Brian Ghilliotti: Reflections on the Battle of Horseshoe Bend: Divide and Conquer
The battle that "won the South".
Brian Ghilliotti: Reflections on the Battle of Horseshoe Bend: Only the Winners Write History
Superior firepower did not win the battle. Anyways, just passing references are made in school history of the fact that Jackson sent the Cherokees off on the Trail of Tears once he was done with them. Stalin, who had quite a history of internally exiling ethnic groups, could have been inspired by him. Did the Cherokees think that Jackson would "reward" them by helping fight the Creeks?
Brian Ghilliotti: Reflections on the Battle of Horseshoe Bend: Symbolic Tree
Was this tree present before the battle? The result of battlefield damage? Perhaps it is symbolic. The southern tribes chose either resistance or assimilation and collaboration. Many ended up in the same place.
Brian Ghilliotti: Reflections on the Battle of Horseshoe Bend: "If you can't beat them, join them?"
Did the militant Creeks think that the colonial British would help them eventually in the future? Though the War of 1812 was still being fought, this did not happen.
Brian Ghilliotti: Reflections on the Battle of Horseshoe Bend: Attacking Vulnerable Populations
This is a classic tactic in war. When facing stubborn resistance on the field, the easiest way to dislodge such a force is by figuring out how to directly threaten their vulnerable population and supplies that they are protecting.
Brian Ghilliotti: Reflections on the Battle of Horseshoe Bend: Shared Fates
I was referring to both groups of Creeks in the clip; those who chose to fight with Jackson, because they thought they would survive by picking the "winning side", and those Creeks who fought against Jackson. It did not matter, Creeks were ultimately sent off on the Trail of Tears with the Cherokees and other Southern Native American groups. Some remnants of the militant Creeks chose to continue fighting, primarily with the Seminoles.
Brian Ghilliotti: Reflections on the Battle of Horseshoe Bend: Escape Cut Off
If the Red Stick Creeks did more to secure this island, could they have detected the stealth efforts to surround their camp early on? Also, could the Red Sticks have used this as a possible escape route? Control of the island would have possibly given the militant Creeks better control of their left flank, which would have supported escape movement in that direction. If this were the case, could the British fighting the War of 1812 been able to successfully exploit this alternative battlefield outcome, where enough of the militant Red Stick Creeks survived to pose a continued threat?
Brian Ghilliotti: Reflections on the Battle of Horseshoe Bend: U.S. Geopolitical Situation at the Time of Events.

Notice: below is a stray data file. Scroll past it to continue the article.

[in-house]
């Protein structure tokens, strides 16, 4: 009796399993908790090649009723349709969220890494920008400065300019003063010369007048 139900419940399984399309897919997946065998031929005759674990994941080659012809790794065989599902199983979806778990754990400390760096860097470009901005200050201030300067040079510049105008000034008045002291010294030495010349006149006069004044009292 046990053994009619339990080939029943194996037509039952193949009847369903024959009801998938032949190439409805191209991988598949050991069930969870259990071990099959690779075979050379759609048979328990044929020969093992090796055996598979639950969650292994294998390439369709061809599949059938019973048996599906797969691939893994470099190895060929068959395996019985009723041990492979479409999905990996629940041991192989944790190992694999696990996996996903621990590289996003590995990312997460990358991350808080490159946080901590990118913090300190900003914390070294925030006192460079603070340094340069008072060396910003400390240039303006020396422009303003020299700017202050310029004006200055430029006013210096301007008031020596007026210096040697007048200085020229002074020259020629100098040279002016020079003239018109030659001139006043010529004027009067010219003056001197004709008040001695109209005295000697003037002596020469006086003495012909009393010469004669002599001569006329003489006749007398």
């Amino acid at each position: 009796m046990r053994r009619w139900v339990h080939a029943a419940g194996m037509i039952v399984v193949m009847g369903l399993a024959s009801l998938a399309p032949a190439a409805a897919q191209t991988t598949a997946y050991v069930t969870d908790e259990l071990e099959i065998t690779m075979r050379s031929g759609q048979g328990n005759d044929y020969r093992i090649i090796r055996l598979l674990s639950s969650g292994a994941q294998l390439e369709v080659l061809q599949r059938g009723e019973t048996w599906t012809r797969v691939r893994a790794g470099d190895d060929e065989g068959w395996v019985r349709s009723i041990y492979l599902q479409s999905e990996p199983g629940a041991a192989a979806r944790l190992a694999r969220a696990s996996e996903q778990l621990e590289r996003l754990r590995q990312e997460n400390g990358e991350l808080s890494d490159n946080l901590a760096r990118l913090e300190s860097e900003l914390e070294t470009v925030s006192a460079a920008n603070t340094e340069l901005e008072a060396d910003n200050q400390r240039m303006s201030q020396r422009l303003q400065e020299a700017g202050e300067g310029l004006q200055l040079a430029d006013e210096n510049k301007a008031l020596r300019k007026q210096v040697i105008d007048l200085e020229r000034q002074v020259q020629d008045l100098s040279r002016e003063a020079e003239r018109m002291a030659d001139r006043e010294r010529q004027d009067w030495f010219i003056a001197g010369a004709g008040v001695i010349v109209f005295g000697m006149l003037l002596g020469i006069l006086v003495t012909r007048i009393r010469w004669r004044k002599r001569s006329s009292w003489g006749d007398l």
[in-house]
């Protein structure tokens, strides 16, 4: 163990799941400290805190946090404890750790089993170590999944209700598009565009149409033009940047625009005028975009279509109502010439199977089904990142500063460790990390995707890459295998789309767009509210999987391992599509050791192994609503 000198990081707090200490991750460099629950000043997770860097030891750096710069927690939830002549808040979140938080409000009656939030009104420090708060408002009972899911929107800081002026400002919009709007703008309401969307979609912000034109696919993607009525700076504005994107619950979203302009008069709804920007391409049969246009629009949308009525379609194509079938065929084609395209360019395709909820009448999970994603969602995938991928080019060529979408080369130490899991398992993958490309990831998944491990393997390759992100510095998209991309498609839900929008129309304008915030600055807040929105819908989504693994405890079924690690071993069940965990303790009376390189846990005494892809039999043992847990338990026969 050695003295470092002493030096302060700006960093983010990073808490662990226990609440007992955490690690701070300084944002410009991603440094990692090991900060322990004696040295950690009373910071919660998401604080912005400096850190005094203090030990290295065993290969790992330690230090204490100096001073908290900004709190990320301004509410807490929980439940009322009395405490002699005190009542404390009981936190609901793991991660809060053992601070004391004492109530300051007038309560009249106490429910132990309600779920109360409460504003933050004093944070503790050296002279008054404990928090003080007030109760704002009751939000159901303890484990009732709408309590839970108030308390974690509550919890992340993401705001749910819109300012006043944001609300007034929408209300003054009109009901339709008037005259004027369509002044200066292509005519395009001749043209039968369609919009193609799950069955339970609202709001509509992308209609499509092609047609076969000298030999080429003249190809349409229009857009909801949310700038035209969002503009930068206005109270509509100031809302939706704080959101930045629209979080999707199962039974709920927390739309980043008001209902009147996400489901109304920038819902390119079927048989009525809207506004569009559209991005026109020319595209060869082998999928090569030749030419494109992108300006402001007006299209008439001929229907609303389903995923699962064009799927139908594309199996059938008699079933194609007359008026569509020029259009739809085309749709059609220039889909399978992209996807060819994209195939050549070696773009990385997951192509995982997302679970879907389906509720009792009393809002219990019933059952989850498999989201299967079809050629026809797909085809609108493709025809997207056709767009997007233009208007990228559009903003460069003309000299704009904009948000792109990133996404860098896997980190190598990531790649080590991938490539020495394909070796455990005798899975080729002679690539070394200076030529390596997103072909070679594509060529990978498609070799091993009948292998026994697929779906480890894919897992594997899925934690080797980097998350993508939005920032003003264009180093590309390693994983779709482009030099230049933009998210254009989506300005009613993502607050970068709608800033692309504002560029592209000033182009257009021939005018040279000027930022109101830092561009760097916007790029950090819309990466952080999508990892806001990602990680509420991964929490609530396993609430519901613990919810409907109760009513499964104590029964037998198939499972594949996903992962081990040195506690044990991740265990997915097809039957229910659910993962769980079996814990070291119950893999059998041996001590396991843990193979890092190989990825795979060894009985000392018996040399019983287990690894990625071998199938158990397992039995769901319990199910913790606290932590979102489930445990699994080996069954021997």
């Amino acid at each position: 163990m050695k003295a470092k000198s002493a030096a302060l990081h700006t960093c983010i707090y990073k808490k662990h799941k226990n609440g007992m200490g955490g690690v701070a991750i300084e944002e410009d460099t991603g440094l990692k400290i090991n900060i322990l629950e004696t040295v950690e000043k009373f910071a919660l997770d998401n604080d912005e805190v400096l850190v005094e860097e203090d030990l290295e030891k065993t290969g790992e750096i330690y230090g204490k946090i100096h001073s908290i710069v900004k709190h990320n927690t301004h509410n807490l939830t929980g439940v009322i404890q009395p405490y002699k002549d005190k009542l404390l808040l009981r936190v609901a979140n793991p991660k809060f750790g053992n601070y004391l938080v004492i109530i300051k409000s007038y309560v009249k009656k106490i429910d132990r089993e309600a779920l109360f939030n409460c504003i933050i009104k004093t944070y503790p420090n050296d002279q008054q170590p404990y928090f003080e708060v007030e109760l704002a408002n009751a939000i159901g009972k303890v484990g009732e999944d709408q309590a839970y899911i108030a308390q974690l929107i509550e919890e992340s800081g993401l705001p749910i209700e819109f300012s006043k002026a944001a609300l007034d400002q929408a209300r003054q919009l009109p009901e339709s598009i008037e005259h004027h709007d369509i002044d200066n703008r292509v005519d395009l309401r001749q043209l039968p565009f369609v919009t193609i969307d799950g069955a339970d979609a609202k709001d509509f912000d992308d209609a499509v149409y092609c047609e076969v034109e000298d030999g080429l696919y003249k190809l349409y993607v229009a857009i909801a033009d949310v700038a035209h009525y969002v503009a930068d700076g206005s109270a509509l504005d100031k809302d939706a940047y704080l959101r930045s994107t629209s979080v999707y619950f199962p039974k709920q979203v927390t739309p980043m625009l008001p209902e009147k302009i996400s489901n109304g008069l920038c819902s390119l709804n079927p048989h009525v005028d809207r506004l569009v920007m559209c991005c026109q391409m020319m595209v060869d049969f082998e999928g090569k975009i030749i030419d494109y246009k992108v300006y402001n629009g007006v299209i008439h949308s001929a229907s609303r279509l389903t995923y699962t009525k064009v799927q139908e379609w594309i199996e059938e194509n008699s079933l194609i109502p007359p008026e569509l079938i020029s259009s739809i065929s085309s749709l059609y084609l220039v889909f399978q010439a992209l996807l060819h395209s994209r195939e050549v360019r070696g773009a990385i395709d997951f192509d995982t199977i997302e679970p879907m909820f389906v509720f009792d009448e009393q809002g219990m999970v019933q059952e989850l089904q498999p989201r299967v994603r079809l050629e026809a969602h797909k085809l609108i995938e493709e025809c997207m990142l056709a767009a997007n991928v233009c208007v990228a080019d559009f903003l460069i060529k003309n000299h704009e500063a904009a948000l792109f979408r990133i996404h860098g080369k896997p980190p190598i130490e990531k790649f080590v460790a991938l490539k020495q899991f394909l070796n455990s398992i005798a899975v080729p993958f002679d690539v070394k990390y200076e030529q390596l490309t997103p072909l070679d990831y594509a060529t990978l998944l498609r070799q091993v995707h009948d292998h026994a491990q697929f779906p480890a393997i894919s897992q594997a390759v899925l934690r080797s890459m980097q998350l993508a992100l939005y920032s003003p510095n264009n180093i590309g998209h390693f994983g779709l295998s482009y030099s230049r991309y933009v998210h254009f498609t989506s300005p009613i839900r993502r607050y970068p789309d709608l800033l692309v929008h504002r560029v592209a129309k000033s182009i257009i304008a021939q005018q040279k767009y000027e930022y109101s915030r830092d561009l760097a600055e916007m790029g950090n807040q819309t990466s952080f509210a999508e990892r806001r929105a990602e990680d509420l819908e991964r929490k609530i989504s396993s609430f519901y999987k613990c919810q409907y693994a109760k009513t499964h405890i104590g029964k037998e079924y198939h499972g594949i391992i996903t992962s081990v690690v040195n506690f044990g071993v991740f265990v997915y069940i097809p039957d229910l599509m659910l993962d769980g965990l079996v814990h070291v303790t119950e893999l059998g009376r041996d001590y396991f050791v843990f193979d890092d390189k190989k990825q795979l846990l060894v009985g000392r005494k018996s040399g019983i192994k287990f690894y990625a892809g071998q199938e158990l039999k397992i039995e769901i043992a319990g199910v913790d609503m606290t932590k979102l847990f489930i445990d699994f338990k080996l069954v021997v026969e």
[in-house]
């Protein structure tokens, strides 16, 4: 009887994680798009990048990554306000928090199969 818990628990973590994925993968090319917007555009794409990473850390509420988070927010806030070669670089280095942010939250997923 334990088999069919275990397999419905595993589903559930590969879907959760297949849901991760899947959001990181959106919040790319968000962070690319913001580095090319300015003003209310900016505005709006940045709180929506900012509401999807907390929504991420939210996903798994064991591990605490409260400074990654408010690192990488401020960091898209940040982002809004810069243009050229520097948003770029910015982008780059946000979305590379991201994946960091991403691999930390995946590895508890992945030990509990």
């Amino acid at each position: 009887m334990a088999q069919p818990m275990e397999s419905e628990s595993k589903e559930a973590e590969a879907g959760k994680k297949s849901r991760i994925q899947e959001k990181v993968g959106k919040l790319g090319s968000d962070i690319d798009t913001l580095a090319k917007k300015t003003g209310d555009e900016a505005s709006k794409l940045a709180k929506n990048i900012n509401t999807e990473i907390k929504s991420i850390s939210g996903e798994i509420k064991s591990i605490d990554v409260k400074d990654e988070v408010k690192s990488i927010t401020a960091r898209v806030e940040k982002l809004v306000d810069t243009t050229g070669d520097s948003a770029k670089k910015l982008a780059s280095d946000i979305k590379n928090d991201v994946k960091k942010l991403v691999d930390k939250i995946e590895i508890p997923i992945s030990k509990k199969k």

It is surprising that the Spanish did not consider exploiting conflict between The U.S. Government and Native Americans. Of course, Spain wasting ravaged by the Napoleonic Wars until 1814. Perhaps the Spanish felt they should return the favor of not threatening the United States while under Napoleonic occupation by leaving the United States alone. However, they Spanish were already feeling American pressure against Florida in the form of American filibusters invading the territory. There was an abortive filibuster operation in 1812 that was covertly supported by the United States, known as the Florida "Patriot War". These plans were put aside as soon as war with the British began in the that year. The British were helping liberate Spain from Napoleonic occupation at the time. They would probably have had no issues with helping liberate Spanish colonies from US occupation as well. The United States chose to keep Spain neutral in this dispute. Please see: http://www.jaxhistory.org/patriot-war-1812/
Brian Ghilliotti: Reflections on the Battle of Horseshoe Bend: Becoming "Southern"
Adopting to Southern traditions of processing cotton, a form of assimilation, was a primary divisive issue that spilt the Creek Indians, setting in motion the events leading to the Battle of Horseshoe Bend. These identity split issues would continue to haunt the Creeks even while exiles in Oklahoma Indian Territory. The Creeks would fight again in the US Civil War, over whether or not to form a military alliance with the Confederates. Perhaps those who resisted the pro-Confederate faction of Creeks realized they gained even less after they helped Jackson. Ironic how the non-Confederate Creeks ended up in a second Trail of Tears of sorts as they fled to Kansas, harassed by pro-Confederate Creeks, and how the Union Army later escorted them back to their "homeland".
Please see: http://thisweekinthecivilwar.com/?p=722